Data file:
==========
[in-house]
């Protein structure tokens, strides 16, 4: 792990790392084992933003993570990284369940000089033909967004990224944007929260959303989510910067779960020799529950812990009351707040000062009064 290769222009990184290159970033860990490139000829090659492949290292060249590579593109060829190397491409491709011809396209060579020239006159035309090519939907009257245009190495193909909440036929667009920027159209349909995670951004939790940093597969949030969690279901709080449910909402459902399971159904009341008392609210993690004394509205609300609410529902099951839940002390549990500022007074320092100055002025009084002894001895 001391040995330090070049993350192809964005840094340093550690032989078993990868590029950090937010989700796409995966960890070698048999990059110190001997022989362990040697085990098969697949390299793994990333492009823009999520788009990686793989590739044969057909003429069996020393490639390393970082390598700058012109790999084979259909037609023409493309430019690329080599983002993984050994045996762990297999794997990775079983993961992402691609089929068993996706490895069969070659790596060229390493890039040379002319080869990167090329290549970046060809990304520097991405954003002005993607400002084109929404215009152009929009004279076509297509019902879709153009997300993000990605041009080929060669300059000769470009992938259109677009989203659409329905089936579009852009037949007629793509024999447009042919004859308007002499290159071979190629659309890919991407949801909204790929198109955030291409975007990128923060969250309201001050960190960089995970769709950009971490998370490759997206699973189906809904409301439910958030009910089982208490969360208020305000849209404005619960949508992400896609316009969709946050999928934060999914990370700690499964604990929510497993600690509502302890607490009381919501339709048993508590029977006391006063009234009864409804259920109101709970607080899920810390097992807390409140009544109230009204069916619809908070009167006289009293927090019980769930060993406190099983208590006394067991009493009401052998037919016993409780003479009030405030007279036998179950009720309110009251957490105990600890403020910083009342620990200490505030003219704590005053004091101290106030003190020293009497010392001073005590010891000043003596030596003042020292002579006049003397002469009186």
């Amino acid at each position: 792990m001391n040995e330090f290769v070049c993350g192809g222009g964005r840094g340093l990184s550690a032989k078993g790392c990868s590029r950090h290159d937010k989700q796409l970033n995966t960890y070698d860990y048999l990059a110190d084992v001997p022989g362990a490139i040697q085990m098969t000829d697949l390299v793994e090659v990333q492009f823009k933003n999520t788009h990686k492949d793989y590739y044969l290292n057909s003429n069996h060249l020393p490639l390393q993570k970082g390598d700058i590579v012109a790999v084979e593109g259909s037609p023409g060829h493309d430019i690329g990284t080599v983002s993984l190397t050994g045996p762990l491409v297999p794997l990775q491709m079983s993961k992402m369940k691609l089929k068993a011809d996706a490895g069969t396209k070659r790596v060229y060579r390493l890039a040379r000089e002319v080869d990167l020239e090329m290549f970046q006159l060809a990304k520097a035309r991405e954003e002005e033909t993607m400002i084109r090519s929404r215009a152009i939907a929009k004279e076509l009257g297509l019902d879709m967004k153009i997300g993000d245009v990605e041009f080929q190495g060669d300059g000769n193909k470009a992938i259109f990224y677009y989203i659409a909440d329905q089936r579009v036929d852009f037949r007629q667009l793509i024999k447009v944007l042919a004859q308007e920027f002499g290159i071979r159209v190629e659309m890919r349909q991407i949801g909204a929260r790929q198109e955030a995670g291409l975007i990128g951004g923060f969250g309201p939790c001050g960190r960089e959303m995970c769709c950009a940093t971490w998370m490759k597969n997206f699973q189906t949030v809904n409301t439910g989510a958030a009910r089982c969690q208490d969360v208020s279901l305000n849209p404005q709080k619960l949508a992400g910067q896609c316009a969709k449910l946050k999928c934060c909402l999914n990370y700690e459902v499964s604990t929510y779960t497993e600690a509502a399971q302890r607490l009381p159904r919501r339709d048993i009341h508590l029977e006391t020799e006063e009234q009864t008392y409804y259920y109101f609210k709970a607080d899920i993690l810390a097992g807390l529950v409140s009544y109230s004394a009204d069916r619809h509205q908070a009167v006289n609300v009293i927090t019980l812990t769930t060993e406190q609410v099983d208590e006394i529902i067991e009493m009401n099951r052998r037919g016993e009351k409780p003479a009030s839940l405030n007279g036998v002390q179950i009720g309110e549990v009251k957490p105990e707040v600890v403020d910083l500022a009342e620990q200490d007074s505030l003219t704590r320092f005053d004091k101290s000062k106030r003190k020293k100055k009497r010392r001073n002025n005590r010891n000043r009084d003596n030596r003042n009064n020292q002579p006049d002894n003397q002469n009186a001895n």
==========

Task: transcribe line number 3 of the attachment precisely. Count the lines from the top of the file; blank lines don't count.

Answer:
């Amino acid at each position: 792990m001391n040995e330090f290769v070049c993350g192809g222009g964005r840094g340093l990184s550690a032989k078993g790392c990868s590029r950090h290159d937010k989700q796409l970033n995966t960890y070698d860990y048999l990059a110190d084992v001997p022989g362990a490139i040697q085990m098969t000829d697949l390299v793994e090659v990333q492009f823009k933003n999520t788009h990686k492949d793989y590739y044969l290292n057909s003429n069996h060249l020393p490639l390393q993570k970082g390598d700058i590579v012109a790999v084979e593109g259909s037609p023409g060829h493309d430019i690329g990284t080599v983002s993984l190397t050994g045996p762990l491409v297999p794997l990775q491709m079983s993961k992402m369940k691609l089929k068993a011809d996706a490895g069969t396209k070659r790596v060229y060579r390493l890039a040379r000089e002319v080869d990167l020239e090329m290549f970046q006159l060809a990304k520097a035309r991405e954003e002005e033909t993607m400002i084109r090519s929404r215009a152009i939907a929009k004279e076509l009257g297509l019902d879709m967004k153009i997300g993000d245009v990605e041009f080929q190495g060669d300059g000769n193909k470009a992938i259109f990224y677009y989203i659409a909440d329905q089936r579009v036929d852009f037949r007629q667009l793509i024999k447009v944007l042919a004859q308007e920027f002499g290159i071979r159209v190629e659309m890919r349909q991407i949801g909204a929260r790929q198109e955030a995670g291409l975007i990128g951004g923060f969250g309201p939790c001050g960190r960089e959303m995970c769709c950009a940093t971490w998370m490759k597969n997206f699973q189906t949030v809904n409301t439910g989510a958030a009910r089982c969690q208490d969360v208020s279901l305000n849209p404005q709080k619960l949508a992400g910067q896609c316009a969709k449910l946050k999928c934060c909402l999914n990370y700690e459902v499964s604990t929510y779960t497993e600690a509502a399971q302890r607490l009381p159904r919501r339709d048993i009341h508590l029977e006391t020799e006063e009234q009864t008392y409804y259920y109101f609210k709970a607080d899920i993690l810390a097992g807390l529950v409140s009544y109230s004394a009204d069916r619809h509205q908070a009167v006289n609300v009293i927090t019980l812990t769930t060993e406190q609410v099983d208590e006394i529902i067991e009493m009401n099951r052998r037919g016993e009351k409780p003479a009030s839940l405030n007279g036998v002390q179950i009720g309110e549990v009251k957490p105990e707040v600890v403020d910083l500022a009342e620990q200490d007074s505030l003219t704590r320092f005053d004091k101290s000062k106030r003190k020293k100055k009497r010392r001073n002025n005590r010891n000043r009084d003596n030596r003042n009064n020292q002579p006049d002894n003397q002469n009186a001895n």